One of the greatest GAA footballers of the modern era, Paul Galvin has enjoyed a brilliant and at times controversial career. Winning four senior All Ireland medals with Kerry and eight Munster championships, he was also a three-time All Star and 2009 Footballer of the Year. His inter-county career took off in the late 1990s, when he picked up a Munster minor championship medal in 1997 and another at under-21 level in 1999. But it was in the senior team throughout the 2000s that Paul came into his own. In a period defined by great rivalry with Tyrone, he became a key playmaker for Kerry, never failing to give his all in pursuit of victory. Over the course of a career marked by courage, physicality and an intense passion for the Green and Gold, there were many glorious days. There were other days too, with controversial incidents that led to a number of suspensions, most notably in 2008, the year in which Paul also had the honour of being the Kerry captain. 2009 brought redemption. But 2010 presented new challenges. In this fiercely honest autobiography, Paul offers – in his own words – a compelling, unflinching account of a career that has fascinated football fans for over a decade.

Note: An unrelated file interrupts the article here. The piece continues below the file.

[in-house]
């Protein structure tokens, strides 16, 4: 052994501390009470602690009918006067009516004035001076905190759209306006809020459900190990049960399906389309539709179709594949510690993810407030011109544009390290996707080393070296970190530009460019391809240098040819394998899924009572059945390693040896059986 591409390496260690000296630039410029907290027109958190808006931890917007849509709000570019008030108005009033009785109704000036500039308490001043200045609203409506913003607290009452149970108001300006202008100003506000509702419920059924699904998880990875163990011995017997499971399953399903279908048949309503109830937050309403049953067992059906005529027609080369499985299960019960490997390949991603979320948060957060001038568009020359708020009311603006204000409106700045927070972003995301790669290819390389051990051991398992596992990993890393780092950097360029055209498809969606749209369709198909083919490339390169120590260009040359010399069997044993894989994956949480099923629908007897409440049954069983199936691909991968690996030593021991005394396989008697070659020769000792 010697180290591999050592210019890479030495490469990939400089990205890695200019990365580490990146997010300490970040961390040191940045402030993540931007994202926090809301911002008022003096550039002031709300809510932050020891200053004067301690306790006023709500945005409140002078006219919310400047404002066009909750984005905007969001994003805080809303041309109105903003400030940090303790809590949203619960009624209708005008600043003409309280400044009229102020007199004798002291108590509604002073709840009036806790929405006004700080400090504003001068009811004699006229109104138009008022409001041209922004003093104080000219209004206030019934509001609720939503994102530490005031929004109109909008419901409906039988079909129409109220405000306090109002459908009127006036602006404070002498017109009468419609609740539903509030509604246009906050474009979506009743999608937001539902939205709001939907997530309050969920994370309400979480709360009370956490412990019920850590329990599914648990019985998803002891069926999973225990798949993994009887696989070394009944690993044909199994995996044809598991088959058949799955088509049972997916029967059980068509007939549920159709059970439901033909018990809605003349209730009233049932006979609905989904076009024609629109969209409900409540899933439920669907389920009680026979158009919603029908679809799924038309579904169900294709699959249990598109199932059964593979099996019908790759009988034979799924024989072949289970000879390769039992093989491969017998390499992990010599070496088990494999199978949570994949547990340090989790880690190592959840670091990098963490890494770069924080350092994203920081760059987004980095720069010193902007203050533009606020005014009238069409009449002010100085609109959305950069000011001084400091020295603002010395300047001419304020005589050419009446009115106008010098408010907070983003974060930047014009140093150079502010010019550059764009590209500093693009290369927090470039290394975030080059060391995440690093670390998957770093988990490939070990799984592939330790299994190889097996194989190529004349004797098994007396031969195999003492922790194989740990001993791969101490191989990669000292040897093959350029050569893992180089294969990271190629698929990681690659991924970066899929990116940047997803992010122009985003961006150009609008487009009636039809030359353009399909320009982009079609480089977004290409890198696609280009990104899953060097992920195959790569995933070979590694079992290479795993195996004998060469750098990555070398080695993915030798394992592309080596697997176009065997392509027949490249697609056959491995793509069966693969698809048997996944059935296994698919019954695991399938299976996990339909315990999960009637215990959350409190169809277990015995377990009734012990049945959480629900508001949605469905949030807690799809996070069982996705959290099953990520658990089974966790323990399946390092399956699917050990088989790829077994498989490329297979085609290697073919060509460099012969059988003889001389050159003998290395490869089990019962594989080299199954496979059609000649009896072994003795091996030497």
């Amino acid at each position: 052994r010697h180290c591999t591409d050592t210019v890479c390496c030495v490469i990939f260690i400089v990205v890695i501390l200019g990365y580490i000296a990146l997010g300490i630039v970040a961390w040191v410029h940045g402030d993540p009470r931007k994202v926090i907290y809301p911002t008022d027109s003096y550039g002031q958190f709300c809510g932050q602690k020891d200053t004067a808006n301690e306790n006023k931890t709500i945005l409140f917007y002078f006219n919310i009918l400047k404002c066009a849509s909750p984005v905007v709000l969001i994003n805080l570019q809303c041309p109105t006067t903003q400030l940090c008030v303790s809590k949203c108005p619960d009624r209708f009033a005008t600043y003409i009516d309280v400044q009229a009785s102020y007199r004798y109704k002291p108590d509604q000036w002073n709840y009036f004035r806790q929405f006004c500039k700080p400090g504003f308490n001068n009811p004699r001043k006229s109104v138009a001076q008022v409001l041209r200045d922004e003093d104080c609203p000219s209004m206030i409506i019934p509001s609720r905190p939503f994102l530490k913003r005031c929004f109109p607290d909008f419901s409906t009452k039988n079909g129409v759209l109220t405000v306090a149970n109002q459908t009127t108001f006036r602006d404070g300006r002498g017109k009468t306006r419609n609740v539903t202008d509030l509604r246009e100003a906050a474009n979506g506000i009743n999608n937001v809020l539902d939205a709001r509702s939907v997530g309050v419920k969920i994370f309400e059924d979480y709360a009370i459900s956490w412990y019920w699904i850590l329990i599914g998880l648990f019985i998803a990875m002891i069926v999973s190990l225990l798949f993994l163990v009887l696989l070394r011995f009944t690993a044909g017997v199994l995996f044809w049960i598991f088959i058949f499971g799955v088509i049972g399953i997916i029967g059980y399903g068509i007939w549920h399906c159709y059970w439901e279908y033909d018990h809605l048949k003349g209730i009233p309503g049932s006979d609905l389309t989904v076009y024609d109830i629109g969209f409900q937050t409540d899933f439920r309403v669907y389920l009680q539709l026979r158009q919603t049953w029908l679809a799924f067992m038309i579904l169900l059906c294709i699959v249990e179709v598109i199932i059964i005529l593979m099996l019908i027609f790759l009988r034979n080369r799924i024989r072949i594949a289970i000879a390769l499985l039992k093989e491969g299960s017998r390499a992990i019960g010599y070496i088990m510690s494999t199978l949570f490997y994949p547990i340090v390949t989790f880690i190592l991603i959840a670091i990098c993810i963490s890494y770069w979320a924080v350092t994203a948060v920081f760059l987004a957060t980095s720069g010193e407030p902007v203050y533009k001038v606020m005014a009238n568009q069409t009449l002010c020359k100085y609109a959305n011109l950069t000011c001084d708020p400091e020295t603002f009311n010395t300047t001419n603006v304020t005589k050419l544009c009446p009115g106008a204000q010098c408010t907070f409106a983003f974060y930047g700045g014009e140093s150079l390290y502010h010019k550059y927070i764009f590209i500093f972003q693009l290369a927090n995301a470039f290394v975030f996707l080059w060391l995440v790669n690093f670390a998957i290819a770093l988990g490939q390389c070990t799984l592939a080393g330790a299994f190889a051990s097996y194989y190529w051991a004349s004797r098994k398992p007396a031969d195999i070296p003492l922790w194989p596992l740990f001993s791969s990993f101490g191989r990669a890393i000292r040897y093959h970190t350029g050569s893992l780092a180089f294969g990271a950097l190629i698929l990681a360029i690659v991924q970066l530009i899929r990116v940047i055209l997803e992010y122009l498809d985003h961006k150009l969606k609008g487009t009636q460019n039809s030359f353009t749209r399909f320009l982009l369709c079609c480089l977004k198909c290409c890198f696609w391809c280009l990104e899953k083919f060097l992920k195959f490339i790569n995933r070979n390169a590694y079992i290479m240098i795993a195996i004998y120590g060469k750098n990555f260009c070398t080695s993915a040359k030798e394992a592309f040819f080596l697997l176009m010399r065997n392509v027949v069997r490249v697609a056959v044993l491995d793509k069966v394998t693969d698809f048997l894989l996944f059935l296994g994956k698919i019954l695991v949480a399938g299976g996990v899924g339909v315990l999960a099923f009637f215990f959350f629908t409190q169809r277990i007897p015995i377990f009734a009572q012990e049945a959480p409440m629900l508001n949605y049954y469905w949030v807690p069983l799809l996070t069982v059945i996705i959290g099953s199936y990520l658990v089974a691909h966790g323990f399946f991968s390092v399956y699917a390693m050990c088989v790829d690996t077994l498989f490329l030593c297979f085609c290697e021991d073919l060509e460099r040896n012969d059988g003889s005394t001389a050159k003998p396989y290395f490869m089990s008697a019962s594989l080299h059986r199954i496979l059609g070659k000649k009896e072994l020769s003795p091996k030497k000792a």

The Kansas City suburb of Independence, Missouri, is associated primarily with its most famous son, President Harry Truman. Yet Independence is also home to a unique and complex religious landscape regarded as sacred space by hundreds of thousands of people associated with the Latter Day Saint family of churches. In 1831 Joseph Smith, the founder of the Latter Day Saint (LDS) movement, declared Independence the site of the New Jerusalem, where followers would build a sacred city, the center of Zion. Smith prophesied that Jesus Christ would return in millennial and glorious advent to Independence, an act that would make the city an American counterpart to old world Jerusalem. Smith's plan would have mixed the best qualities of nineteenth-century American pastoral and urban psyche. However, the great splintering among returning Latter Day Saint groups has led to divergent beliefs and multiple interpretations of millennial place. Images of the New Jerusalem culls viewpoints from publications and interviews and contrasts them with official church doctrines and mapped land holdings. For example, with a desire to attract mainstream American, the Western LDS Church, which holds the largest amount of land in northwestern Missouri, keeps fairly silent on the New Jerusalem, while the RLDS Church (now the Community of Christ) has dropped millennial claims gradually, adopting a liberal secular style of pseudo-Protestantism. Smaller groups, independent of these two, see sacred space in more spatially and doctrinally limited ways. The religious ecology among Latter Day Saint churches allows each group its place in the public spotlight, and a number of sociopolitical mechanisms reduce conflict among them. Nonetheless, Independence has developed many traits of the world's most seasoned and conflicted sacred places over a relatively short time. This book opens the field of scholarship on this region, where profound spatial and doctrinal variation continues. Craig S. Campbell is professor of geography at Youngstown State University. He has published articles in Journal of Cultural Geography, Cartographica, The Professional Geographer, Political Geography, and other journals.